MIAMI - Miami likes to call itself America's city of the future because of its ethnic diversity. Minorities are the majority, with Anglos - as whites are called down here - making up less than a third of the population. Cuban-Americans rise to the top of this ethnic mix, firmly in control of the city's political, economic and cultural life.
That promise of the model city crumbled right before the eyes of the rest of the country after federal marshals snatched Elian Gonzalez from the Little Havana home of his Miami relatives to reunite him with his father.
Instead of a community where minorities coexist peacefully and productively, the world saw a deeply divided city where Cuban-Americans fought to keep the 6-year-old boy in the United States while a majority of whites and African-Americans believe he should be with his father.
It's not the first time this city's voices have produced such dissonance.
Miami is like a cake whose ingredients don't mix, each group a layer joined only by the sweet, thin frosting. There is no common story all Miamians can refer to, no touchstone.
There is the myth that Cuba was perfect 40 years ago, that Jean-Bertrand Aristide was the savior of Haiti after years under the Duvaliers' dictatorship. There is nothing like the story of George Washington chopping down the cherry tree. The myths, whether of Toussaint L' Ouverture or Jose Marti, were born elsewhere, then brought to Miami, where they continue to live in the minds of the people who came with them.
In those minds, Miami has always been a stopover, a place to plot and scheme until things are right back home.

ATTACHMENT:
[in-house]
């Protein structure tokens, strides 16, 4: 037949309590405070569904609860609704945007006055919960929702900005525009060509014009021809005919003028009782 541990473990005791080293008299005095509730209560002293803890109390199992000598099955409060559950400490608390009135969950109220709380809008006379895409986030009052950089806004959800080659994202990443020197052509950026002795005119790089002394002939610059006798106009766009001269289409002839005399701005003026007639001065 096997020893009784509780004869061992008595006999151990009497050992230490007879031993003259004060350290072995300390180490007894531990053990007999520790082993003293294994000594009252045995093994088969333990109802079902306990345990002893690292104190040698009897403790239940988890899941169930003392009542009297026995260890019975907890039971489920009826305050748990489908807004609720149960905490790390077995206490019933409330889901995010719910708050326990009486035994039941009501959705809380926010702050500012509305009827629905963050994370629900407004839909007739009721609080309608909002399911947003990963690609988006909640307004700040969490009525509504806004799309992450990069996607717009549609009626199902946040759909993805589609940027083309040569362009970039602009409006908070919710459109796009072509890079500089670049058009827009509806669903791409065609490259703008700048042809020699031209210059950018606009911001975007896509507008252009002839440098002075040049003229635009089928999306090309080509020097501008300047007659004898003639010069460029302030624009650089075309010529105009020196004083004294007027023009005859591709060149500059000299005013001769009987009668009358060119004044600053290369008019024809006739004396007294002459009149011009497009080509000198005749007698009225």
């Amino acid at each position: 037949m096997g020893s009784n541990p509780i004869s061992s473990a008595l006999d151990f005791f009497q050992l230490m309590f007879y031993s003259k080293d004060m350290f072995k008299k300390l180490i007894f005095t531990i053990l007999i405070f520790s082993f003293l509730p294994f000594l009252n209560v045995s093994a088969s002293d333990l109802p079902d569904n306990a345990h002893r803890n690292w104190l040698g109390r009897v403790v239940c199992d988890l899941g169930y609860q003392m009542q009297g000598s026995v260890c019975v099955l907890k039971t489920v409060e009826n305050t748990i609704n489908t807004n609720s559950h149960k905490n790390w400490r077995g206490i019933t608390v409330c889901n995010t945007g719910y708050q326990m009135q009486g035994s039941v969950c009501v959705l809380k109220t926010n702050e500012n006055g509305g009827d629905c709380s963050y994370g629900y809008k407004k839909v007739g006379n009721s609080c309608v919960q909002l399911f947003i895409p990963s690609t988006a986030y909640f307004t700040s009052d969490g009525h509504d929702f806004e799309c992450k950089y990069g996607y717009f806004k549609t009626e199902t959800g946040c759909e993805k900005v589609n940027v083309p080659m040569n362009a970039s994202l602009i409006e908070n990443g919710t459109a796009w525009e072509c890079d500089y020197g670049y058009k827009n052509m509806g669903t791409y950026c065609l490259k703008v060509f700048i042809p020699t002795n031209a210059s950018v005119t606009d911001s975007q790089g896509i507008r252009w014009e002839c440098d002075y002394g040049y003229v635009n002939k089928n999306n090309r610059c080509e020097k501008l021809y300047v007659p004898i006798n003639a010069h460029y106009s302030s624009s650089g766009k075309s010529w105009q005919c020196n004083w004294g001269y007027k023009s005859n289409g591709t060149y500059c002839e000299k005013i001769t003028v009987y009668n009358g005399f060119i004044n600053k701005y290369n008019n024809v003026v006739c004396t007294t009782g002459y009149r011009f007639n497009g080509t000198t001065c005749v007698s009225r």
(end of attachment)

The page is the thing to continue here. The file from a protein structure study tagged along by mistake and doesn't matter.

Older Cubans talk of the day communism falls and they can return. Similar conversations are taking place on Creole-language radio stations and among Colombians who have settled in Miami after fleeing war in their homeland. In the past, the same sentiments were heard among Nicaraguans waiting out the Sandinista regime.
In that great cake baked in the sun and sand, Haitians are the bottom layer, black and poor, uneducated and Creole speaking. Coming from a country with a shameful record on education, they don't understand Cuban-Americans' visceral hatred of Castro's Cuba, where everyone gets access to education and health care.
They wish Haiti had Cuba's problems.
Like many Haitian-Americans in this town, I favored reuniting Elian with his father. But I don't dismiss Cubans' pain and anger.
It was with a heavy heart that I watched this city and the people I've come to care for torn in such a way. The images of violent clashes between street demonstrators and police were the most disturbing. Certainly, they made great television footage.
What the cameras failed to show, though, are the fractures that are showing up all over the city, inside families, among friends and neighbors.
The Hispanic mayor fired the Jewish city manager for not giving him a heads-up about the raid. The Anglo police chief resigned in protest. Labels of Miami as a "banana republic" are popping up everywhere. People are actually driving by city hall and tossing out bananas.
"We're the laughingstock of the world," City Commissioner Arthur Teele told his colleagues.
It's those "crazy Cubans" down there, America shrugs as it watches a massive protest against the federal government, with thousands waving Cuban flags. Anglos mounted their own demonstration, with some protesters flying the Confederate flag. Given the choice that Saturday, I'd prefer to be with the crazy Cubans.
As a Haitian-American, I belong to a minority within the minorities. The city's promise of diversity is what attracted my family from the heartland seven years ago. The parents of racially mixed boys, we wanted our children to grow up in a place where they would be among people who look like them, a place where they could experience life beyond the boundaries of just black and white.